Page 69 - 2021 High-Reliability, Harsh Environment Connectivity eBook
P. 69

To seal and protect multiple cables, conduit or hose is required. Corrugated hose is common, but it isn’t always robust enough to protect against common hazards. For more demanding environments, look for steel or coated steel flexible conduit, which offers more protection. However, the adapter that bridges the gap between the housing and conduit is where potential ingress can occur. Just because steel conduit is being used doesn’t necessarily mean the environmental protection granted by the adapter is superior. Sometimes, a simple plastic hose can provide a higher level of ingress protection.
Separating or Combining Transmissions
There are many benefits to combining connections and plenty of ways to protect sensitive signals. However, that doesn’t mean that every situation benefits from combining lines under a single connection. Sometimes a smaller, simpler solution with one or only a couple of housings can provide just as much flexibility, but that doesn’t mean that modular inserts have to be abandoned. A single frame and housing that can be populated with different modular inserts based on an application’s specific needs can be very beneficial in instances like these, and there are even housing solutions designed specifically for a single modular insert. Some products even allow users to create one set of knockouts and populate them on-demand for each new job without having to go all the way back to the drawing board every time.
Choosing the Right Components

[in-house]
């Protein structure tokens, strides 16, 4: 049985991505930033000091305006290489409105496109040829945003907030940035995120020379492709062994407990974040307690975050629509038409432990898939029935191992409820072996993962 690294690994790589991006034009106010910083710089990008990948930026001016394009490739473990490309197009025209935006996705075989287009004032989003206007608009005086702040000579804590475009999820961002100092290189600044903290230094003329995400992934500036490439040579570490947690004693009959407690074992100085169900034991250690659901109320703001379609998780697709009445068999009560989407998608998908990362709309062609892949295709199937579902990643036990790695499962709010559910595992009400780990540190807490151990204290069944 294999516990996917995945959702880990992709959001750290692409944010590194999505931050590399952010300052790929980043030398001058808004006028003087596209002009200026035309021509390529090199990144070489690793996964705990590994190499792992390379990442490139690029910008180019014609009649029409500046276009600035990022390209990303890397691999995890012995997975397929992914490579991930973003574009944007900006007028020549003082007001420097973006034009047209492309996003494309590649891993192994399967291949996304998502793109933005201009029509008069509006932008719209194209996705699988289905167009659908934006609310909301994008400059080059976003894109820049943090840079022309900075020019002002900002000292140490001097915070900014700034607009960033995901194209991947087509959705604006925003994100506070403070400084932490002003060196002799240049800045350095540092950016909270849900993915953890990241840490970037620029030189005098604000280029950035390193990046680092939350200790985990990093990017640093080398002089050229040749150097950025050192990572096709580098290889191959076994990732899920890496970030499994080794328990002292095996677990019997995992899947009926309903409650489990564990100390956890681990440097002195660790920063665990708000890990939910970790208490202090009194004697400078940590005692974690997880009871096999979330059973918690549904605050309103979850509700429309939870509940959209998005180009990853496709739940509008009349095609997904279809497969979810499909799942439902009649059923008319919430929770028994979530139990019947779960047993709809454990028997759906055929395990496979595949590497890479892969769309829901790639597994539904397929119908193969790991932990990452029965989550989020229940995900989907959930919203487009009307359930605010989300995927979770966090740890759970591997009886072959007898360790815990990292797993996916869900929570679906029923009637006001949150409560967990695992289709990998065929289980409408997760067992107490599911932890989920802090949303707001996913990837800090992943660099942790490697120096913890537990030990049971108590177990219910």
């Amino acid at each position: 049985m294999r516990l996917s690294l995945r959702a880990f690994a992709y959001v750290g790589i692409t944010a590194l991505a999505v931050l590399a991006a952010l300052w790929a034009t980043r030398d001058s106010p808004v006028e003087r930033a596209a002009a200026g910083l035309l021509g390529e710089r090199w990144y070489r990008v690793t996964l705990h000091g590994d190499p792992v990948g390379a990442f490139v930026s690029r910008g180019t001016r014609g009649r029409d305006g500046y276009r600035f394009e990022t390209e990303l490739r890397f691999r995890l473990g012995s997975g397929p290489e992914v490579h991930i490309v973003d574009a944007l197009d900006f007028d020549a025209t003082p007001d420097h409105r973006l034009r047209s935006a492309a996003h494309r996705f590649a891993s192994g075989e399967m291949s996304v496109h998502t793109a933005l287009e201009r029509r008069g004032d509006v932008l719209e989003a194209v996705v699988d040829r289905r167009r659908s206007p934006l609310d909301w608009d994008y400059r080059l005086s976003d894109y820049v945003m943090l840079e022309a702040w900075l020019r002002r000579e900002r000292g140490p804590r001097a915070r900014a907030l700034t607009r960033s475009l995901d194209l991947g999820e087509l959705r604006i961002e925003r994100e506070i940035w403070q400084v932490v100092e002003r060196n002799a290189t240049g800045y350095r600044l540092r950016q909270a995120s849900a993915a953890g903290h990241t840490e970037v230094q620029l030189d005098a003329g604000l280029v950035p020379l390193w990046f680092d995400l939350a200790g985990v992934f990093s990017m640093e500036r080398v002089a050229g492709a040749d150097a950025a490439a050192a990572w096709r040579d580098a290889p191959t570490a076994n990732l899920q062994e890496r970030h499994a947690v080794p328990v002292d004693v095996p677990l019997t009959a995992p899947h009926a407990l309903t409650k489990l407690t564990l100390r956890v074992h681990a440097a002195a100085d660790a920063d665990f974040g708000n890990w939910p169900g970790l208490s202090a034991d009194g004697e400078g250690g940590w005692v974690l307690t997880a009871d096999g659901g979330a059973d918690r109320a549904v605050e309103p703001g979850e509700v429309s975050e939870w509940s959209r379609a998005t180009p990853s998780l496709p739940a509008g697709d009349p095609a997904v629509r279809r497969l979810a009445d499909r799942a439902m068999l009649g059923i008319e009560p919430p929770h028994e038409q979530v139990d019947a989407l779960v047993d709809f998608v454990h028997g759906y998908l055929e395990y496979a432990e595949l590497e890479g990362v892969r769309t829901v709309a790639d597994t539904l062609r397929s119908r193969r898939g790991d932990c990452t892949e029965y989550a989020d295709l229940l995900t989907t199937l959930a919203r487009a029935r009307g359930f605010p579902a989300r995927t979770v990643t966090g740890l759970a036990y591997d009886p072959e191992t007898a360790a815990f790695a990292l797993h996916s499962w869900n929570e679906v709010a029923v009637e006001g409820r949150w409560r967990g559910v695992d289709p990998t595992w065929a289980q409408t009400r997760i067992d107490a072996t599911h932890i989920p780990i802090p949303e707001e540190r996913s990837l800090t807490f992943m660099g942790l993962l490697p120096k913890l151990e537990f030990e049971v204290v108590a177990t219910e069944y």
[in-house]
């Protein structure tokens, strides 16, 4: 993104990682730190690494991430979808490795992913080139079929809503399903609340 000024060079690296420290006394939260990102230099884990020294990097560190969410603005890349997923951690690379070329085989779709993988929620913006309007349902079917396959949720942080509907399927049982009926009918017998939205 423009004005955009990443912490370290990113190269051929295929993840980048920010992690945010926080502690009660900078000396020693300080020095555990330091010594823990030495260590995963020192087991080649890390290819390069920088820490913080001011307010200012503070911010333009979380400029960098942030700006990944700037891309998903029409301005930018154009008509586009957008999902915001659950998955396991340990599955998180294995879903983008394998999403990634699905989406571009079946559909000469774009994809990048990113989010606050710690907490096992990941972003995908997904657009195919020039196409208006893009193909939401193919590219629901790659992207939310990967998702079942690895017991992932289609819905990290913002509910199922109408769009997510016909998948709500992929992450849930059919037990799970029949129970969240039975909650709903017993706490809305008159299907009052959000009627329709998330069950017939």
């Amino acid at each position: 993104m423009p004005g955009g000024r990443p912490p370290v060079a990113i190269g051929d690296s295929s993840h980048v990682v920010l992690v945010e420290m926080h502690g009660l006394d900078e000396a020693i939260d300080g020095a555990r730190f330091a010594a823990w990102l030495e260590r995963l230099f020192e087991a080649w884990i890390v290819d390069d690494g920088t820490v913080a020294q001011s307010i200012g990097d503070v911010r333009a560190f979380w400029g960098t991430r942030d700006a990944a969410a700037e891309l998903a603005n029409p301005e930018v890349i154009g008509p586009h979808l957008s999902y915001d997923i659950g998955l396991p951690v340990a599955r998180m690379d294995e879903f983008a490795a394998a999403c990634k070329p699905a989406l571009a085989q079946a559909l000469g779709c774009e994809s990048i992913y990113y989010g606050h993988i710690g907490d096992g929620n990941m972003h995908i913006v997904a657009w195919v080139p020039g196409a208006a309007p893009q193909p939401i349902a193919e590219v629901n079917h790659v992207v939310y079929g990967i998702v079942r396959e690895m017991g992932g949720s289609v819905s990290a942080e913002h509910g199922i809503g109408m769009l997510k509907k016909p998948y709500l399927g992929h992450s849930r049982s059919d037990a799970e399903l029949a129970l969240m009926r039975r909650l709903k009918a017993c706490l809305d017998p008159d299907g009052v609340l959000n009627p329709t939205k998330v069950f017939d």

Ease of assembly is another important factor to consider when choosing inserts. While there are more traditional modular frames available in hinge styles, other technologies, such as snap-in modular frames, are worth considering as well. Snap-in frames make it easy to lock individual modules in place without affecting the neighboring modules. They also can significantly reduce the amount of time needed to assemble or replace modules within a snap-in frame.
It’s also critical to consider the termination method for the insert modules. While crimp termination has long been the most common method used to accommodate the high-density requirements inherent to modular inserts, it’s no longer the only game in town. Push-in terminations have come a long way from older spring-lock terminations and often offer better wire retention than screw terminals, and while the mechanism’s space requirements put some limitations on its use, those limits are actively being engineered away. Today, push-in style terminations can vary in size, from 40A contacts for power to smaller versions that can rival the density of some of the most compact crimp fixed inserts.
» Phoenix Contact’s innovative HEAVYCON snap-in frames make it quick and easy to mount any module combination. Simply snap the contact inserts into place, and the job is done. Springs on the side accommodate the modules and securely hold them in position.

   67   68   69   70   71